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9/9/2013North Carolina Court To Decide Whether Firemen Can Perform Traffic Stops
Court of Appeals in North Carolina orders a trial judge to decide whether it is legitimate for a fireman to use his firetruck to arrest a motorist.
Can a firefighter pull over a motorist suspected of driving under the influence of alcohol? Perhaps not, a sharply divided North Carolina Court of Appeals ruled last Tuesday. Gordon Shatley, a Chapel Hill Fire Department lieutenant, was responding to a fire alarm when he stopped his fire engine at the intersection of Estes Drive and Fordham Boulevard at 10:30pm on May 27, 2011. To his left he saw a light-colored Mercedes stopped with a window partially rolled down in pouring rain with only parking lights and the interior dome light on. He found it odd.
The light turned green and Shatley drove on to where he was dispatched, only to find another fire engine beat him to the scene. He turned back, and on his way to the station he saw the odd Mercedes driving 30 MPH in a 45 MPH zone. Shatley called the police and followed the vehicle which began weaving toward oncoming traffic. Shatley had the red flashing lights of the fire truck activated and the siren blasted twice. The Mercedes pulled over.
Shatley spoke to the Mercedes driver, Dorothy Hoogland Verkerk, saying he "just wanted to make sure she was okay." He asked her whether she would park and have someone else pick her up, but she drove off. Ten minutes later, Chapel Hill Police arrived and after speaking with Shatley, they caught up to Verkerk and pulled her over and charged her with drunk driving.
At trial, Orange County Superior Court Judge Elaine Bushfan denied Verkerk's motion to suppress the evidence that arose from the firefighter's traffic stop, arguing the stop had nothing to do with the Fourth Amendment because it was the equivalent of a lawful citizen's arrest. Verkerk was sentenced to thirty days in prison, 18 months of probation, 72 hours community service and a $1000 fine plus costs. On appeal, the judges found the stop did implicate the Fourth Amendment.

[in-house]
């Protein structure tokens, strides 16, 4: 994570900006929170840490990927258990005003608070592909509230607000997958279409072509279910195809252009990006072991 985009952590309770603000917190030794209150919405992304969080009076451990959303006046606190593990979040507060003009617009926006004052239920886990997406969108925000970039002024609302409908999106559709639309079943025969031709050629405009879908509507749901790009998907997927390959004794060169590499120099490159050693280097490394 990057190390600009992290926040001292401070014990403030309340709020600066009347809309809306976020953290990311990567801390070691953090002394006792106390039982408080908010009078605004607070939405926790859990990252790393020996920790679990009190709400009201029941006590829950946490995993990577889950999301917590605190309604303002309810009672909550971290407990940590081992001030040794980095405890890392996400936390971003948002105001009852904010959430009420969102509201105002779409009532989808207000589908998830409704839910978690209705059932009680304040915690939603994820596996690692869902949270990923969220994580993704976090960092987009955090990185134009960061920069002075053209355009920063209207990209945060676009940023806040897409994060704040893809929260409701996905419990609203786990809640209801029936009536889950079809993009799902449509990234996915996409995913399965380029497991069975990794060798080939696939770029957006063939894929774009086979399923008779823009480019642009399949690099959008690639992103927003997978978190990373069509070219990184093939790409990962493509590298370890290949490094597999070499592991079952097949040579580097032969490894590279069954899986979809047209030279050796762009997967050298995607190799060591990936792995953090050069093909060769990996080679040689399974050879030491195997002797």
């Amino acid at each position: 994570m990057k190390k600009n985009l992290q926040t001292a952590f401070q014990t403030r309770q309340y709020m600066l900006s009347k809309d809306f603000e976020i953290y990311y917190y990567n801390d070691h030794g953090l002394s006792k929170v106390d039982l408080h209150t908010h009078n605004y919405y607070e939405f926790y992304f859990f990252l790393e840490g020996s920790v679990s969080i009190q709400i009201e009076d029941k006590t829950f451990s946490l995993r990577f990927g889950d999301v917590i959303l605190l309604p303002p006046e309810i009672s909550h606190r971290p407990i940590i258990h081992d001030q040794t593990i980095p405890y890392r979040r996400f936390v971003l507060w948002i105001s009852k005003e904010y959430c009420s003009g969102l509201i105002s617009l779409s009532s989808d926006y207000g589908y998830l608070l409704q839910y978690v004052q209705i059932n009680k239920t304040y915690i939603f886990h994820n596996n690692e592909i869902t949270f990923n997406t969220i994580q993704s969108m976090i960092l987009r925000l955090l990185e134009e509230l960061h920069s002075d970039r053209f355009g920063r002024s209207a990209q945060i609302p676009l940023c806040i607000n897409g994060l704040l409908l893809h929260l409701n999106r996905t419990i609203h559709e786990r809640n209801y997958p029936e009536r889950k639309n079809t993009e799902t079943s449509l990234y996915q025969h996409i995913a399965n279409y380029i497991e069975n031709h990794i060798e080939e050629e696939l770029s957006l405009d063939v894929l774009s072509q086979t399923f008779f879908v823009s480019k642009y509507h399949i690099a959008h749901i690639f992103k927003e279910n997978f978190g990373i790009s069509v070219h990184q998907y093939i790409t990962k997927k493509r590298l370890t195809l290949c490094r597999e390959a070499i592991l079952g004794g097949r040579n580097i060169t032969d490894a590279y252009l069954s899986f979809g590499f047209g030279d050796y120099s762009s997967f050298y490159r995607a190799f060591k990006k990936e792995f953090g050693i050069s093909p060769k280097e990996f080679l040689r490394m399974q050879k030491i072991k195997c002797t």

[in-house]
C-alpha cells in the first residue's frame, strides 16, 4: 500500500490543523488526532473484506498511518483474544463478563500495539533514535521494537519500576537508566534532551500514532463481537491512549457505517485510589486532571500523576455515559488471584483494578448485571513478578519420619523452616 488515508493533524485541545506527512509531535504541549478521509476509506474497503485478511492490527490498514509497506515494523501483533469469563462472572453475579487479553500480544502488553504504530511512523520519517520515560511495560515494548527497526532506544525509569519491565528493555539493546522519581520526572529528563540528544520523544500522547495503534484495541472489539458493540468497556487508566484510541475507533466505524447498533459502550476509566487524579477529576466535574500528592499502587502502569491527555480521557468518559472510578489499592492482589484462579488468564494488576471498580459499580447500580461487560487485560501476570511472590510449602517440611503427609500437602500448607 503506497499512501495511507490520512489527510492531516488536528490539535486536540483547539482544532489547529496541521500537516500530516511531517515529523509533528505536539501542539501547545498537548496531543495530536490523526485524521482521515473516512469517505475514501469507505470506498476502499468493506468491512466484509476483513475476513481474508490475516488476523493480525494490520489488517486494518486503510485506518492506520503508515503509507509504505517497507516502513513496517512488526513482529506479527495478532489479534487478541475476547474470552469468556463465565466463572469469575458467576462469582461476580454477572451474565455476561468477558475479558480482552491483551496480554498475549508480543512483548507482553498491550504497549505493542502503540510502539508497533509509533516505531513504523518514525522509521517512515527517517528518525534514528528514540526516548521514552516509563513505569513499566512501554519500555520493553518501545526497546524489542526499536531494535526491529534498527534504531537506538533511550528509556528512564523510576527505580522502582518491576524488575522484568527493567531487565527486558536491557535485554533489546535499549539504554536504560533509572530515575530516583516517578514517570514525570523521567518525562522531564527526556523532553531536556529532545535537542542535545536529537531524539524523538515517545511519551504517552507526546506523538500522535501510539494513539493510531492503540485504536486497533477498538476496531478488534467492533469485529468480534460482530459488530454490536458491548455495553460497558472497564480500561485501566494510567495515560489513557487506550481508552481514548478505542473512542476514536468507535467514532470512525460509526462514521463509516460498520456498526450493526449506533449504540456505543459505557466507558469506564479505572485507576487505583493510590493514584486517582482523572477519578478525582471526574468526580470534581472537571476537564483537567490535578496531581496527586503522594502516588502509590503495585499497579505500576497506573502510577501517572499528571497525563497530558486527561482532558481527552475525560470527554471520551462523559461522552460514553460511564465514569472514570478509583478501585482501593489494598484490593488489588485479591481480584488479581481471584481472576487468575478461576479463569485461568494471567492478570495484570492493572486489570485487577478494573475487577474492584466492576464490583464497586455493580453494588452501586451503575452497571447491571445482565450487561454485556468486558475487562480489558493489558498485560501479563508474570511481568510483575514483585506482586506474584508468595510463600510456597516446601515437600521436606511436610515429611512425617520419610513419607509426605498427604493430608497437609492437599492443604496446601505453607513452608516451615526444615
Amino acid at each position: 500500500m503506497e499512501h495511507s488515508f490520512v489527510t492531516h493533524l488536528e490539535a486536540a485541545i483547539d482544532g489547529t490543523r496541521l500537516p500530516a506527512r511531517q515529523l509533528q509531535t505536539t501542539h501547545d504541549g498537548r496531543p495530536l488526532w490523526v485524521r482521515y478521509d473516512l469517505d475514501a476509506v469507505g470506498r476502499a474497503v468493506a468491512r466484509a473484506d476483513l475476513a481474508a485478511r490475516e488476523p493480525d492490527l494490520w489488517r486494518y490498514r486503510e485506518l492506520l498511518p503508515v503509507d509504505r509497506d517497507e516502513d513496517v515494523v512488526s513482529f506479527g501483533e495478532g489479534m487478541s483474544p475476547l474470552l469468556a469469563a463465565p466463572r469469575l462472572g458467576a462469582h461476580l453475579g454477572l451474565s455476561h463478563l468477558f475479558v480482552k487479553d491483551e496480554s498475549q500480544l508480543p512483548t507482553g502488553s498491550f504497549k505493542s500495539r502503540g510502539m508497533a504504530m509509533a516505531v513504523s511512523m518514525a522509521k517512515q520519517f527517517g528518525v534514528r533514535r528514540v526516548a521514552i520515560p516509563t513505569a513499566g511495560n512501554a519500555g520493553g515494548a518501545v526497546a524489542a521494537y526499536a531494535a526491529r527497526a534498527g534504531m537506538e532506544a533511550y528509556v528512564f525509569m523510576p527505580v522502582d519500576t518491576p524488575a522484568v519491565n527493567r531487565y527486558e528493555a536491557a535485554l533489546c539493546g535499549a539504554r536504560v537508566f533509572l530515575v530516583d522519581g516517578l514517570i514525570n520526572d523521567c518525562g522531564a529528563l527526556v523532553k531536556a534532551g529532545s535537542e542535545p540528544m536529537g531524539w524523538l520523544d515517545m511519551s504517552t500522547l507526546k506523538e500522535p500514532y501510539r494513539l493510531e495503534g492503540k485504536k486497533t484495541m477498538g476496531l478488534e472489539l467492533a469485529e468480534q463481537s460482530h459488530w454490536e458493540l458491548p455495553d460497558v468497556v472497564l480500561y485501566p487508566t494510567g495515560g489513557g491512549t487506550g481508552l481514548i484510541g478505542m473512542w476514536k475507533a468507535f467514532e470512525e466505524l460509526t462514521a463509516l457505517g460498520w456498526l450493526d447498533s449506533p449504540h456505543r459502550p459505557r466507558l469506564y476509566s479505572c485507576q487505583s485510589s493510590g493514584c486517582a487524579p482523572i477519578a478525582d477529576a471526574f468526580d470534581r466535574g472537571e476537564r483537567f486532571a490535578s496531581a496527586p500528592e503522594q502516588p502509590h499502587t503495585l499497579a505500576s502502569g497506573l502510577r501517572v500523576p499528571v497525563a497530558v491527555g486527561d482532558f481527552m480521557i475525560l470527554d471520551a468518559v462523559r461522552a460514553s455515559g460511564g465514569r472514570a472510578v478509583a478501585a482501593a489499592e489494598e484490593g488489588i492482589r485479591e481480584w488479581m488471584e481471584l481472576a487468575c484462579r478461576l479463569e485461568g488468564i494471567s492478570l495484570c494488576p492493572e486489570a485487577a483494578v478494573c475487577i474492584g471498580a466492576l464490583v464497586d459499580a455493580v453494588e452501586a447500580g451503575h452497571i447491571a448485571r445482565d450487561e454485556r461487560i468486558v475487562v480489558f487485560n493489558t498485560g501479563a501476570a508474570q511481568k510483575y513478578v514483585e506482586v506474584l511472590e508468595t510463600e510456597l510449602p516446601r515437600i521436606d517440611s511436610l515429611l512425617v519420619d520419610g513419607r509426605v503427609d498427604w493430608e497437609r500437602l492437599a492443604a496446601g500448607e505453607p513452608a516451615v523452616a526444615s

"As a result of the fact that defendant stopped her Mercedes following activation of the flashing lights and siren with which the fire engine that Lieutenant Shatley commanded was equipped, we have no hesitation in concluding that, assuming that the other exclusionary rule prerequisites exist, the stopping of the defendant's car constituted a 'seizure' for Fourth Amendment purposes and that the trial court erred by reaching a contrary conclusion," Judge Sam Ervin IV wrote for the Court of Appeals majority.
The panel majority, however, was not ready to let Verkerk go free based on the scanty record at hand and the lack of clear precedent for the case. It asked the lower court to determine whether Shatley was operating as a government agent or a private citizen.
"If, after hearing any additional evidence that it deems necessary and making the necessary finding, the trial court concludes that Lieutenant Shatley acted as a private citizen rather than as a governmental agent at the time that defendant's vehicle was stopped, then the trial court should deny defendant's suppression motion and reinstate the trial court's judgment," Judge Ervin wrote.
On the other hand, the appellate panel ordered the lower court to give Verkerk a new trial if the suppression motion is upheld.
A copy of the decision is available in a 200k PDF file at the source link below.
Source: North Carolina v. Verkerk (Court of Appeals, State of North Carolina, 9/3/2013)
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